WASHINGTON — At home and abroad, the Obama administration redoubled its campaign Sunday to build support for military action against Syria, saying it had won the backing of Saudi Arabia for a strike while still laboring to persuade a deeply reluctant Congress.
By MARK LANDLER
The New York Times
But Syrias president, Bashar Assad, thrust himself into the debate as well, rejecting President Barack Obamas claim that his forces used chemical weapons on civilians outside Damascus last month.
In an interview with Charlie Rose, scheduled to be broadcast today, Assad warned that if Syria was attacked, it would retaliate.
With Obama scheduled to press his case today in interviews with major television networks, the prospect of a split-screen moment loomed, featuring the two main antagonists in the international debate over how to deal with Syria.
In Paris, Secretary of State John Kerry said the Saudi foreign minister, Prince Saud al-Faisal, told him that Saudi Arabia would support an American-led strike. Qatar also said it would back foreign intervention, though it did not explicitly endorse airstrikes.
Kerry said he was hopeful that additional countries would indicate support for a strong response in coming days.
In Washington, the White House chief of staff, Denis McDonough, said the vote in Congress over whether to authorize military force would be closely watched by Iran and Hezbollah as a test of American resolve to respond to a chemical weapons attack by Syrian forces.
The question now for Congress is, Are there consequences for a dictator who would have used those weapons to gas to death hundreds of children? he said on Fox News Sunday.
With Congress returning from a recess Tuesday, the White House is trying to pivot from establishing what happened in the outskirts of Damascus early on Aug. 21 to what the world should do about it. McDonough insisted that there was no longer a debate over intelligence indicating that a horrific chemical weapons attack had taken place.
But the depth of resistance in Congress was again on display Sunday, with lawmakers from both parties appearing on television news programs to voice opposition to a strike, either because they viewed it as a slippery slope toward another Middle East war or because they worried that it might strengthen Syrian rebels with ties to al-Qaida.
Were being told that there are two choices: do nothing or bomb Syria, Rep. Jim McGovern, a Massachusetts Democrat, said on CNNs State of the Union. Clearly there have to be some other choices in between. We ought to explore them.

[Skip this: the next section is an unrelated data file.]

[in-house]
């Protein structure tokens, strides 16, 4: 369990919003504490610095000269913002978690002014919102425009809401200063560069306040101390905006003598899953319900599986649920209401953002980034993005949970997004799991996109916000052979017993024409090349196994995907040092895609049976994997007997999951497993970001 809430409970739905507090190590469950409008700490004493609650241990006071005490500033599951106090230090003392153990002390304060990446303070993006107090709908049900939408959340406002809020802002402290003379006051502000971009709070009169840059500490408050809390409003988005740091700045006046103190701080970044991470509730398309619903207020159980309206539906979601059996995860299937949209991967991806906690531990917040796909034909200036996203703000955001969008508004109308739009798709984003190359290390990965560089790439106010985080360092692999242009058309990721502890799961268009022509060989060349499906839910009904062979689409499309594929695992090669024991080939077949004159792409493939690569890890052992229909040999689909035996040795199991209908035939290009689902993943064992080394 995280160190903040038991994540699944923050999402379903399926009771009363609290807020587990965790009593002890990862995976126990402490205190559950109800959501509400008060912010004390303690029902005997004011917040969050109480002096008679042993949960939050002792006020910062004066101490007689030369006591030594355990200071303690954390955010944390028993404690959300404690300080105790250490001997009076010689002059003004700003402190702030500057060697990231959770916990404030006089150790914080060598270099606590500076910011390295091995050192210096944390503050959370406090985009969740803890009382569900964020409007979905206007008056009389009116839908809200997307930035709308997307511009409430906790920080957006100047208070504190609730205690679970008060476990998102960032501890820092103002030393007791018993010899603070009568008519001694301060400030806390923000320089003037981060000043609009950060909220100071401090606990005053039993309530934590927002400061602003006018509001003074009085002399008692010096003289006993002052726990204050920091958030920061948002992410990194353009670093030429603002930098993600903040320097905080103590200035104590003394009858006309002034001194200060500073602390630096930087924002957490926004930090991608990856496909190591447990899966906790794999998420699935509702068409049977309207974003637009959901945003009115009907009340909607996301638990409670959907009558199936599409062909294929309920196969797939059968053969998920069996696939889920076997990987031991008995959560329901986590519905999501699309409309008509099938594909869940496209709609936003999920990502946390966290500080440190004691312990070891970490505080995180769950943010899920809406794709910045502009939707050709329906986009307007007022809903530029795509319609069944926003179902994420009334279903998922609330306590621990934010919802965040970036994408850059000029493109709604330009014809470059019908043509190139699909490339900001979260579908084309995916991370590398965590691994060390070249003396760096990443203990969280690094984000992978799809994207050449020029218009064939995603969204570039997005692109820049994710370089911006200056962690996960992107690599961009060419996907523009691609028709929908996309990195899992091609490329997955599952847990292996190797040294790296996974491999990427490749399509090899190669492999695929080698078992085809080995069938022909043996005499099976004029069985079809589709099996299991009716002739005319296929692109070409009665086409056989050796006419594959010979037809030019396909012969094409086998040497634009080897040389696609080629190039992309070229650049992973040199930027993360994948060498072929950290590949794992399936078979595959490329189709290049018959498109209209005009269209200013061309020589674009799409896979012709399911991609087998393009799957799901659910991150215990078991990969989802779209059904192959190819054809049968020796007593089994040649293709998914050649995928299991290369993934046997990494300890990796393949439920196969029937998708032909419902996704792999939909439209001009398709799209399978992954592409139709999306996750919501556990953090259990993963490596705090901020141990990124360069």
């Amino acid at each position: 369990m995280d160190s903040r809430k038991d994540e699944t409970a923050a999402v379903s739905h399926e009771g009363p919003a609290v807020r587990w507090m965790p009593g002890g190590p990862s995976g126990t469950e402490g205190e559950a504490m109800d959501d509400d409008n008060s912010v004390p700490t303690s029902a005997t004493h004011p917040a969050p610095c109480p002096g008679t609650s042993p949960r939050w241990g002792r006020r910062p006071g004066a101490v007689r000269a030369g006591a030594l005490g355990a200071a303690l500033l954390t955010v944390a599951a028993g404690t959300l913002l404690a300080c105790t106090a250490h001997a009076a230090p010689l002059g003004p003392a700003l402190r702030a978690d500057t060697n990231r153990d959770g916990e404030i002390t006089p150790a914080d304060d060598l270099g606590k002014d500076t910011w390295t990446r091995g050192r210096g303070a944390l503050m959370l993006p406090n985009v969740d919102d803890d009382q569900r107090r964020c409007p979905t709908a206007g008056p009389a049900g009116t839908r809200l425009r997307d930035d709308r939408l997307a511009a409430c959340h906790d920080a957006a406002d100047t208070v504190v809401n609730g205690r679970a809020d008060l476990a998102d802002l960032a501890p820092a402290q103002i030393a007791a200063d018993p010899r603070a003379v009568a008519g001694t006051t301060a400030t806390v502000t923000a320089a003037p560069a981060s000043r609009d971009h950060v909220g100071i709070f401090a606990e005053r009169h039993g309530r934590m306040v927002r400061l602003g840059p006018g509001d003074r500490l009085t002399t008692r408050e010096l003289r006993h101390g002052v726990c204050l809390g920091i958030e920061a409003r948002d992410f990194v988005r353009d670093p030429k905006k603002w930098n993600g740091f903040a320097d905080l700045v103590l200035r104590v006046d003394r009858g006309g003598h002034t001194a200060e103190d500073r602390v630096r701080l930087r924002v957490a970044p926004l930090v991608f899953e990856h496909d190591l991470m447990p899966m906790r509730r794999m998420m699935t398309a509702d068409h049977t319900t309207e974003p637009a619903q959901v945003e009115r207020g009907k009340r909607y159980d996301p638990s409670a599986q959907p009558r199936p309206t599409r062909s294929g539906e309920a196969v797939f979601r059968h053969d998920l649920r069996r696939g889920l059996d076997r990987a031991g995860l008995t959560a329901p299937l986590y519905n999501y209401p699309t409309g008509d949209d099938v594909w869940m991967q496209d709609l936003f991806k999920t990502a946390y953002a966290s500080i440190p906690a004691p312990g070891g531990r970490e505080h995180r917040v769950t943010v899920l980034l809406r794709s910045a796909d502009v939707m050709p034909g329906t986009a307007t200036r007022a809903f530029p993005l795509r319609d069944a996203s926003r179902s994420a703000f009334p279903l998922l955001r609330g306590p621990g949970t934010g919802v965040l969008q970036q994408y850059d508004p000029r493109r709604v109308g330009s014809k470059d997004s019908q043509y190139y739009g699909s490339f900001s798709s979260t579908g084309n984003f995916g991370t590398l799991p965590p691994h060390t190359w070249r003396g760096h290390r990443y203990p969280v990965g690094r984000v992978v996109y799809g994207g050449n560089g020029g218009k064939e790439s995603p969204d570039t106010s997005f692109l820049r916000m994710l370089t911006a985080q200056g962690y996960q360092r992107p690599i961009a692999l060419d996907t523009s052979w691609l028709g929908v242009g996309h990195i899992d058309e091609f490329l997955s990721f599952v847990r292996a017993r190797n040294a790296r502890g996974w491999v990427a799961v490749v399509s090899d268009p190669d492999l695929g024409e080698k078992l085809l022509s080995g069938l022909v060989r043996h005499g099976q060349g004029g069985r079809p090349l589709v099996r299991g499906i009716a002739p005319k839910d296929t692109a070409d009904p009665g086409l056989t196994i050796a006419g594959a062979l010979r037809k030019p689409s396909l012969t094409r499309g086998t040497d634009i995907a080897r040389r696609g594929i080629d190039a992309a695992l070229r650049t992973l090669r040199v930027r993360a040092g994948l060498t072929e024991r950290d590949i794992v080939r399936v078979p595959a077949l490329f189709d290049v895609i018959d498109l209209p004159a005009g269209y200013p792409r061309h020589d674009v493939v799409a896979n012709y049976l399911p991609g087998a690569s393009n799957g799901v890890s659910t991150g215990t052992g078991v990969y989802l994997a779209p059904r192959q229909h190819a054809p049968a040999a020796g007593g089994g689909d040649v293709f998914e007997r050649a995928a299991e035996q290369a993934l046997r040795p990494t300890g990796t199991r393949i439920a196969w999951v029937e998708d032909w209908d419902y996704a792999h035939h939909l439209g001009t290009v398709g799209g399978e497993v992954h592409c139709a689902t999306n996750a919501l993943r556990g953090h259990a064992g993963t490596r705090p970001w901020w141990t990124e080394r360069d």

Rep. Michael McCaul, a Texas Republican and chairman of the House Homeland Security Committee, said on NBCs Meet the Press that he could not support military action because once we hit, this is an act of war.
He added, Little wars start big wars, and we have to remember that.
Though the Democratic-controlled Senate is friendlier turf than the Republican-controlled House, the White House is far from assured of victory there, either. Majority Leader Harry Reid of Nevada has appealed to skeptical Democrats by urging them to vote yes on a motion to end debate on the resolution, which requires 60 votes and is the first step toward passage.
Reid is telling them they are then free to vote their conscience on final passage, which requires a simple majority of 51.
Among Republicans who spoke out Sunday against military action were Sen. Rand Paul of Kentucky, who has steadfastly opposed U.S. engagement in Syria, and Sen. Ted Cruz of Texas, who defenders of the president note had advocated a military operation back in June to secure or destroy Syrias chemical weapons stockpiles.
On the ABC News program This Week, Cruz said Obama had not laid out a clear military mission.
I dont think thats the job of our military, to be defending amorphous international norms, he said.
Overseas, the administrations efforts to marshal support appeared to be bearing more fruit. At a news conference in Paris, Kerry said of Saudi Arabia: They have supported the strike, and they support taking action. They believe that its very important to do that.
Qatars foreign minister, Khalid al-Attiyah, said military intervention was justified because foreign supporters of Assad had joined the fight on the side of the Syrian government an allusion to Iran and Hezbollah, the militant Islamist group in Lebanon.
Saudi Arabia and Qatar were among the first backers of the rebels who are fighting Assad.
Kerry asserted Saturday that the number of countries prepared to participate militarily was in the double digits. Apart from France, however, he has not identified which might join the U.S. or what their military contribution might be.
Kerrys four-day trip to Europe was initially intended primarily to focus on ways to bolster the Middle East peace negotiations. But with an eye on the congressional debate, he has prodded countries to sign a statement that blames the Syrian government for the chemical weapons attack and calls for a strong international response.
About a dozen nations have signed the statement, which U.S. officials circulated last week during a Group of 20 meeting in St. Petersburg, Russia. Kerry said he hoped to get more nations to sign before returning to Washington today.
McDonough on Sunday previewed a key argument that Obama will make in a speech to the nation Tuesday.
This is not Iraq or Afghanistan, this is not Libya, this is not an extended air campaign, McDonough said on CNN.
This is something thats targeted, limited and effective so as to underscore that he should not think that he can get away with this again.